The mini SUV will be one of the first of its kind to hit Australian shores and likely open up the segment for those looking to combine the virtues of a city-focused light hatchback with higher ground clearance and added versatility.
Based on the Peugeot 208 city car, the 2008 SUV is 200mm longer between the wheels and 25mm taller, offering 96mm more headroom. It shares 63 per cent of its components with the 208, most of which are underneath the skin to keep the two vehicles visually unique.
Although it’s only available as a front-wheel drive, the Peugeot 2008 does have 165mm more ground clearance, giving it a higher driving position and also some basic off-road ability thanks to its multi-mode grip control system.
In Europe it will be available with a choice of eight engines (four petrol, four diesel). Local powertrains and specifications are yet to be finalised at this stage. The only variant that has been given the green light for our market is the naturally aspirated 1.6-litre four-cylinder petrol, which has 88kW of power and 160Nm of torque.
Like the 208, the Peugeot 2008’s 1.6 will be available with a five-speed manual transmission or a four-speed automatic. Weighing 1080kg, in manual form it will go from 0-100km/h in 9.5 seconds while the heavier auto (1140kg) takes 11.2 seconds for the same run.
Also under consideration is the entry-level 60kW/118Nm 1.2-litre three-cylinder petrol, which does the 0-100km/h dash in 13.5 seconds and is only available as a five-speed manual.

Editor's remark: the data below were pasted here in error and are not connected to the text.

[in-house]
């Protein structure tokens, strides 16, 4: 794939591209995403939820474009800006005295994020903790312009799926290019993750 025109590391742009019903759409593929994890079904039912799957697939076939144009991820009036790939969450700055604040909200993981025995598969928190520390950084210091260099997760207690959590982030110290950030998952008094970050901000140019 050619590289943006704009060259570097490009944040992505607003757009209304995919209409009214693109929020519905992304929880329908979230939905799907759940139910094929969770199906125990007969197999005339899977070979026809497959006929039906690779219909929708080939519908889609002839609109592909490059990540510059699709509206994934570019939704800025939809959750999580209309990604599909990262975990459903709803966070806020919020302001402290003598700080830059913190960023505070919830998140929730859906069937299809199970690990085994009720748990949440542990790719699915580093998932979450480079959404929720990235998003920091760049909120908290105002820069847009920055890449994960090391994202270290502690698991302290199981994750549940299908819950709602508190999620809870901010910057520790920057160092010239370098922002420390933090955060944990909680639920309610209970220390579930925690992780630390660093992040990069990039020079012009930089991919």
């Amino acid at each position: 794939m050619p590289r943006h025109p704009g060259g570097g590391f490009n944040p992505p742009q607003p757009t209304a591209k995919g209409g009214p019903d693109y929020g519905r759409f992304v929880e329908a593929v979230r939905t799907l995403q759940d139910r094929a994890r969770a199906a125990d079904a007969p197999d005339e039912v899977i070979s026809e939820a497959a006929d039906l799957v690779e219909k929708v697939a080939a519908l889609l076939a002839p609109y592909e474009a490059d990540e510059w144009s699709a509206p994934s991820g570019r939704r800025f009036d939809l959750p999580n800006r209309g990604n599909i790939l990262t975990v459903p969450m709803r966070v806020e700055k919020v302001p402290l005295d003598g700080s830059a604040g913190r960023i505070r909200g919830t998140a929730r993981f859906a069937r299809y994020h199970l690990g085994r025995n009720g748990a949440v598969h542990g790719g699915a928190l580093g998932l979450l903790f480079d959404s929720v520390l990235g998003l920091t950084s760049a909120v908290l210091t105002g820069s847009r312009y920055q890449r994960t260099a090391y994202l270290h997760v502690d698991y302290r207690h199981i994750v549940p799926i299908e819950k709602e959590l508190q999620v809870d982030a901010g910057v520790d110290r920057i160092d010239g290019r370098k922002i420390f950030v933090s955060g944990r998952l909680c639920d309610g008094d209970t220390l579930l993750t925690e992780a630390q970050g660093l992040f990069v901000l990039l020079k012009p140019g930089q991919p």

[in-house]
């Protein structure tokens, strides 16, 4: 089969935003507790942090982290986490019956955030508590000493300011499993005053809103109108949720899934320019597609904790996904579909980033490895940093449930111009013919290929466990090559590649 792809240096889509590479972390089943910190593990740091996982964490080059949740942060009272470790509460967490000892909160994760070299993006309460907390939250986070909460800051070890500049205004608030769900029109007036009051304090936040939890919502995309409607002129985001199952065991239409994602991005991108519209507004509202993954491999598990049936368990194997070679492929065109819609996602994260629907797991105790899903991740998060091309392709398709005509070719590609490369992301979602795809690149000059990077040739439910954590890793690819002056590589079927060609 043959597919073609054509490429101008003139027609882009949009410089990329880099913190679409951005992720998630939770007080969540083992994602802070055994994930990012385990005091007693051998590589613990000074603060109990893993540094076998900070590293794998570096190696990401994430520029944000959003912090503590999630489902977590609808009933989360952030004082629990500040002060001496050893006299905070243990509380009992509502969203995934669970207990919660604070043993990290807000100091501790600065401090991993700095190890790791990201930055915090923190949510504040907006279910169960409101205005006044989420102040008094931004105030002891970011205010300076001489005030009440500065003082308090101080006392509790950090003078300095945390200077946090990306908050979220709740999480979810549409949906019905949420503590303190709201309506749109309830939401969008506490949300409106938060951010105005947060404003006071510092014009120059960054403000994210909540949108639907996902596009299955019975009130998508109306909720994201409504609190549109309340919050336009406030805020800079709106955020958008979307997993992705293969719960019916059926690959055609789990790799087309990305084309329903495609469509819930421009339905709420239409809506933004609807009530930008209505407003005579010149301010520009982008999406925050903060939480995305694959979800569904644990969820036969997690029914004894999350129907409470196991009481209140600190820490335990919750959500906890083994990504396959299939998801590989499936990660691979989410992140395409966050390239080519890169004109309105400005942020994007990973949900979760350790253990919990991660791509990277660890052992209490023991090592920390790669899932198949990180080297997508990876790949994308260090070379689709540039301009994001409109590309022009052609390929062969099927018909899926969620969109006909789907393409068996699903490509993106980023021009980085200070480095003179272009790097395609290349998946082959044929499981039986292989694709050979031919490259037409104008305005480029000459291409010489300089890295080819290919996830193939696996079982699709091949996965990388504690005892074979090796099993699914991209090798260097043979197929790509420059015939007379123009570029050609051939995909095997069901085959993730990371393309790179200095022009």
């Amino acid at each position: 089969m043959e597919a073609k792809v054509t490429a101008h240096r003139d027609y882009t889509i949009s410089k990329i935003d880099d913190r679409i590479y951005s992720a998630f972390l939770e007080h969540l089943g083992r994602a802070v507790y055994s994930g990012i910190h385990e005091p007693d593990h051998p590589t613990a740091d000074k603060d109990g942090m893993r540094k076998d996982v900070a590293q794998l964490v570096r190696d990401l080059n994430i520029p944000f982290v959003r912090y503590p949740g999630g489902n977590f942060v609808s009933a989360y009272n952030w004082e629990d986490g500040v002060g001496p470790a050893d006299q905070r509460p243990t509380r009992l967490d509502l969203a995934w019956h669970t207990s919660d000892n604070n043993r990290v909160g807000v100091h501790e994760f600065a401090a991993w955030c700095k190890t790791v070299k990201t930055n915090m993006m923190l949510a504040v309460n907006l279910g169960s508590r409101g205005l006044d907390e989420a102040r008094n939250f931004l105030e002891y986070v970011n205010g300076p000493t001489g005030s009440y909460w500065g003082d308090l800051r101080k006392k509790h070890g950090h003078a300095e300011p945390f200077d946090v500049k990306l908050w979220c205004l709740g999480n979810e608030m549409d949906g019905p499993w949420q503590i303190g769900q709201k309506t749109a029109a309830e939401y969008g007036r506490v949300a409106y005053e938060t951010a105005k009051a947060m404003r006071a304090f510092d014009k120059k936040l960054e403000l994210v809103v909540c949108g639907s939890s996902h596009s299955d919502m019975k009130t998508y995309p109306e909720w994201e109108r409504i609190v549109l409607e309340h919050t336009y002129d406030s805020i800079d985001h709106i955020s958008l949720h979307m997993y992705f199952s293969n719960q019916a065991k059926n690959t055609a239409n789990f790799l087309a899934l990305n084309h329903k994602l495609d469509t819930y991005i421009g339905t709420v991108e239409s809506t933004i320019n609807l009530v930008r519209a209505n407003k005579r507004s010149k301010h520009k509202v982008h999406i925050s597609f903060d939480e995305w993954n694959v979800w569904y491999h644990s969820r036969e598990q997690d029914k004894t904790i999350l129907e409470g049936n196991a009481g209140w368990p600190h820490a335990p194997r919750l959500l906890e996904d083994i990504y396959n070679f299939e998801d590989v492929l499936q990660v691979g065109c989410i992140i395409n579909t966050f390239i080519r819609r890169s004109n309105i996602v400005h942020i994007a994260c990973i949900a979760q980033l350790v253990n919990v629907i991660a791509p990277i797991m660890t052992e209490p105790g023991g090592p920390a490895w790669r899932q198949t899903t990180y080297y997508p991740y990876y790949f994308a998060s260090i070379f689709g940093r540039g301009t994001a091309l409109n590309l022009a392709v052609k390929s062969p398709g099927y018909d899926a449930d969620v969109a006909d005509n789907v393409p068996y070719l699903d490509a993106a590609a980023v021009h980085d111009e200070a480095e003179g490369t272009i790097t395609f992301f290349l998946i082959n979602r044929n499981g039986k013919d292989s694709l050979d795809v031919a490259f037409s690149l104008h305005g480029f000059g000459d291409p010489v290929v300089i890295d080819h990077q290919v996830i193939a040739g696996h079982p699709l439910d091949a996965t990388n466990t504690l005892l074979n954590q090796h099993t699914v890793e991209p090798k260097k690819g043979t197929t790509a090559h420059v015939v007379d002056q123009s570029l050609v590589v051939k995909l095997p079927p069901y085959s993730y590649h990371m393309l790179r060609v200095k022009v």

Peugeot Australia is also looking at one of the 1.6-litre diesel options, though it will only be available as a six-speed manual or a robotised manual, a transmission that has so far not proven popular with Australian buyers in the 3008 and 508.
Peugeot Australia boss Bill Gillespie says that given the product and its segment are entirely new, it’s too early to predict volume and demand.
“The 2008 will enter into a yet to be defined market – the sub-compact SUV. The 2008 captures the versatility of a hatch whilst combining the practicality and functionality of an SUV,” he said.
Interestingly, the Peugeot 2008 is essentially a replacement for the 208 SW, which is not destined for production. The French company believes demand for sub-compact SUVs will eclipse that of city-segment station wagons and has hence built the 2008 to be an international car.
The vehicle was researched and developed by Peugeot in France, China and Brazil. The European and Australian markets will be fed with production out of Mulhouse, France, but the vehicle will also be produced in China and Latin America over the next few years.
In its European specification, the Peugeot 2008 misses out on a reversing camera (though it does have sensors all around), instead coming with the option for self-parking (park assist). Peugeot says it had to make a choice on which system would be more beneficial to customers, leading the company to pick a self-parking system over a reversing camera.
Given the Australian market has shown more interest in reversing cameras than self-parking, it’s possible that Peugeot Australia will fit 2008s with reversing cameras locally, in the same way as the 4008 (and Citroen C4 Aircross).
The Peugeot 2008 was benchmarked primarily against the Nissan Juke, which has been popular in Europe and is set to arrive in Australia this year.
Prices remain a mystery but if the 1.2-litre version gets the go-ahead for Australia, it’s likely to be priced between $20,000-$23,000 in manual form with the 1.6-litre petrol models coming in the mid to high 20s.
Read: Peugeot 2008 Review.